At any moment, bedlam could erupt, especially if there is a car accident or some other emergency that’s visible to the public. “If there’s a bad car accident, we’ll get dozens of calls,” Teixeira says. “People will call until they see lights on the scene. That’s more motivation for us to get people going out there fast.”

Even though the work can be routine, most dispatchers are mindful of the fact that they are often talking to people on the worst day of their lives. “We look for individuals who know how to be nice and engage in a dialogue with someone who is calling in a very traumatic moment,” Consalvos says. “You have to be able to gather information very quickly and efficiently and give the person the sense that you’re there to help them get help.”

The proliferation of cell phones and smartphones has changed the world of 9-1-1 dispatch in profound ways, beyond just provoking a flood of calls for every car accident. For starters, it has reversed some of the improvements that the “enhanced 9-1-1” system introduced. Nowadays 70 to 80 percent of all calls are made by mobile phones rather than landlines. This has actually made the process of dispatching a 9-1-1 call less efficient because in some cases dispatchers can’t see the exact location of the call being made. Dispatchers usually have to talk to a caller to find out exactly where they are — and they may not be able to answer, especially if they are lost or disoriented.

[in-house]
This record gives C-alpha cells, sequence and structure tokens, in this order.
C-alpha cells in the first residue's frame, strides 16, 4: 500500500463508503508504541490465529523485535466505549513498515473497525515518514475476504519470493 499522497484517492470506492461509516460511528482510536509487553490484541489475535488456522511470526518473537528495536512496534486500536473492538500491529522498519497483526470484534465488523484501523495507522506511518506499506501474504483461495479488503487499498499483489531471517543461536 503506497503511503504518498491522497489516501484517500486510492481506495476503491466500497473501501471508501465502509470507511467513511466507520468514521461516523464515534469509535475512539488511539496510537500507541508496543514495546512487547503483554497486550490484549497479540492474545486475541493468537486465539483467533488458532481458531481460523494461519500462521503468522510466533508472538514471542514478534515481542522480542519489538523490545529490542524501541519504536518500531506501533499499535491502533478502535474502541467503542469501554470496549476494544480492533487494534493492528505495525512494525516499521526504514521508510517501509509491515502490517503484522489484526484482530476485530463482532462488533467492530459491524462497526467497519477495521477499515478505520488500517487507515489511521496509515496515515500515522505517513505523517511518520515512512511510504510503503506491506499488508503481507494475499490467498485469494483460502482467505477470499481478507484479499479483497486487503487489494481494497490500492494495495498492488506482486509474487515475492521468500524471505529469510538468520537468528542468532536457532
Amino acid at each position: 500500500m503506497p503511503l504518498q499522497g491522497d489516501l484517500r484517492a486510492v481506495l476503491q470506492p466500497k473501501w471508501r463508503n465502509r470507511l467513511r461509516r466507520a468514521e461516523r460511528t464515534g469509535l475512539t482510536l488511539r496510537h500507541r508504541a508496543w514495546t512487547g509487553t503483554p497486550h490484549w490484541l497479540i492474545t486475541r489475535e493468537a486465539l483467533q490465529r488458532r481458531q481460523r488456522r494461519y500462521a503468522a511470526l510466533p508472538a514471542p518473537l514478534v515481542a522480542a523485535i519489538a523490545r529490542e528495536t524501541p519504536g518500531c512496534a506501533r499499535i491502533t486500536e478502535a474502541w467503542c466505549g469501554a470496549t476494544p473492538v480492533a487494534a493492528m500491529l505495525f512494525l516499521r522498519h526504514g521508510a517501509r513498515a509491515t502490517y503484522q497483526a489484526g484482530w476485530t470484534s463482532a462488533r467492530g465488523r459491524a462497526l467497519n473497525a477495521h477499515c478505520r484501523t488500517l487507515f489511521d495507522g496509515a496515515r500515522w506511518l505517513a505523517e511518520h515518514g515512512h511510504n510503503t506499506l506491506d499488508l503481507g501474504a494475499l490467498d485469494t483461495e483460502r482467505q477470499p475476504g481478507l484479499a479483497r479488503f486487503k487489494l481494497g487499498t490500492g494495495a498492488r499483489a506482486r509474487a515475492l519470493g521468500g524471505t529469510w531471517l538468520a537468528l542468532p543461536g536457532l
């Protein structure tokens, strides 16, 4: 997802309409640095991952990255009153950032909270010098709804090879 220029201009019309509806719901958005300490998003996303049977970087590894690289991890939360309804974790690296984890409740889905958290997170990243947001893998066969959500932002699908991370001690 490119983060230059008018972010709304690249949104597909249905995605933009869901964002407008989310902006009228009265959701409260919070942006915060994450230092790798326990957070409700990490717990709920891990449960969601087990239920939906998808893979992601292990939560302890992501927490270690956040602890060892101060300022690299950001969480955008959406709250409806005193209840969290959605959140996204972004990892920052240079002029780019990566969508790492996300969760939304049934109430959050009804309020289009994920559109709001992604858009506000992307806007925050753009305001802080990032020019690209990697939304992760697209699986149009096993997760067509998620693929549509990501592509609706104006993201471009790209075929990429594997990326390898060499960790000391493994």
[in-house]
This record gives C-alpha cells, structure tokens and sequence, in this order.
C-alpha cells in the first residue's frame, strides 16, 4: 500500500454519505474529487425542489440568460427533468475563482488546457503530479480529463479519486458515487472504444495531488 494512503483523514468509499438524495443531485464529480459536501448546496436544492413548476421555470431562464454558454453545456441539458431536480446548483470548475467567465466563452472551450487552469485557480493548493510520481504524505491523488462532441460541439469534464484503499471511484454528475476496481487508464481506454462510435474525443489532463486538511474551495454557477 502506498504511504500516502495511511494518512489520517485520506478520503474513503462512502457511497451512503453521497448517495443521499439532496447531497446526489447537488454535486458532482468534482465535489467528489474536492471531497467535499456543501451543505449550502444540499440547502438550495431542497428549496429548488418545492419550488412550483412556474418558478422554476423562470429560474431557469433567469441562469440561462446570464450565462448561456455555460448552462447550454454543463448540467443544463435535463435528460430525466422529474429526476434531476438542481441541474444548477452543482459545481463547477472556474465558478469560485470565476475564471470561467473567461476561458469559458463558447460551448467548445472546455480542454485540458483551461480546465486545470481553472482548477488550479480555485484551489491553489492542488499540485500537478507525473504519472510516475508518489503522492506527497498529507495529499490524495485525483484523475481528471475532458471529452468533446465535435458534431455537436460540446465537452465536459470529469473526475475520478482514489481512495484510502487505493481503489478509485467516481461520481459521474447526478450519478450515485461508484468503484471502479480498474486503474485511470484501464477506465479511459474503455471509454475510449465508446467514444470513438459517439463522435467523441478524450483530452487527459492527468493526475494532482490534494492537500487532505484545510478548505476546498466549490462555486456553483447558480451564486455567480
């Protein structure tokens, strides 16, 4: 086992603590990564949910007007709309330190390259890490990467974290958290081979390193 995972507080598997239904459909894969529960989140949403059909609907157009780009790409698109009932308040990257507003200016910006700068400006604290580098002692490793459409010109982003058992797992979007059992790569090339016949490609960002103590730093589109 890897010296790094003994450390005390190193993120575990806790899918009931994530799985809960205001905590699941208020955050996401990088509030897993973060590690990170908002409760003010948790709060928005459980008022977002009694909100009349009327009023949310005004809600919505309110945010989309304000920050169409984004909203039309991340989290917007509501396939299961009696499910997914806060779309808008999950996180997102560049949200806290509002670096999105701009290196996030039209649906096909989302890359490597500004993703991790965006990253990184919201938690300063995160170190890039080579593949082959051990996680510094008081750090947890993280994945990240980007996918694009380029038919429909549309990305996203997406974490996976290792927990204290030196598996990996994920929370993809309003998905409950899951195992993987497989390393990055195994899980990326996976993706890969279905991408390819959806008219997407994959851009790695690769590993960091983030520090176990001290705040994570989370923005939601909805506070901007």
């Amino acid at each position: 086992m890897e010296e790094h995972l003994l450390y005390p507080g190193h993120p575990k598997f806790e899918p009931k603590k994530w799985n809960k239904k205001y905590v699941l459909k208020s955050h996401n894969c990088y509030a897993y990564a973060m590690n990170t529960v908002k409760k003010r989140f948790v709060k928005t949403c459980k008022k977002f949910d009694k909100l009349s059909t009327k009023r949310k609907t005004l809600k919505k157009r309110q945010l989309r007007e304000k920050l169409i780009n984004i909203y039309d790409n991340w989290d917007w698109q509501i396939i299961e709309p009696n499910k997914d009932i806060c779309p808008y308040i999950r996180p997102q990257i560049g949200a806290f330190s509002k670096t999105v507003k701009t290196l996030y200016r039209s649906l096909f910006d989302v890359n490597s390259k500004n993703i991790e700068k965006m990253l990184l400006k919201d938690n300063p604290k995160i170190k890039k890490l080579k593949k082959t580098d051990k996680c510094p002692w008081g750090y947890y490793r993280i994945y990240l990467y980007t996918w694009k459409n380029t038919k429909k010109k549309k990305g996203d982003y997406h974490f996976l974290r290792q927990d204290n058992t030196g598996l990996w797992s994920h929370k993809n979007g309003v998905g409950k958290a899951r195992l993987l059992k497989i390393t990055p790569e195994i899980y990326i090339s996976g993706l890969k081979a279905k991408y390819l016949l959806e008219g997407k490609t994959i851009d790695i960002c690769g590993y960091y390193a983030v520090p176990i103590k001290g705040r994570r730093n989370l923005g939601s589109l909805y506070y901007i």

Metro says this shortcoming is surprising to members of the public who have come to take for granted the near omniscience of their smartphones, which are, for the most part, equipped with GPS devices. But the 9-1-1 network has yet to catch up to those technological advances and most dispatchers cannot see location based on GPS signals.

Only the most advanced 9-1-1 call centers are now able to receive text messages, photos, and videos, that callers often want to send. Depending on the caller’s location and how a particular call center is set up, the dispatchers may be able to see a caller’s location on a map. Sometimes this is calculated by triangulating cell phone towers, not by GPS signal.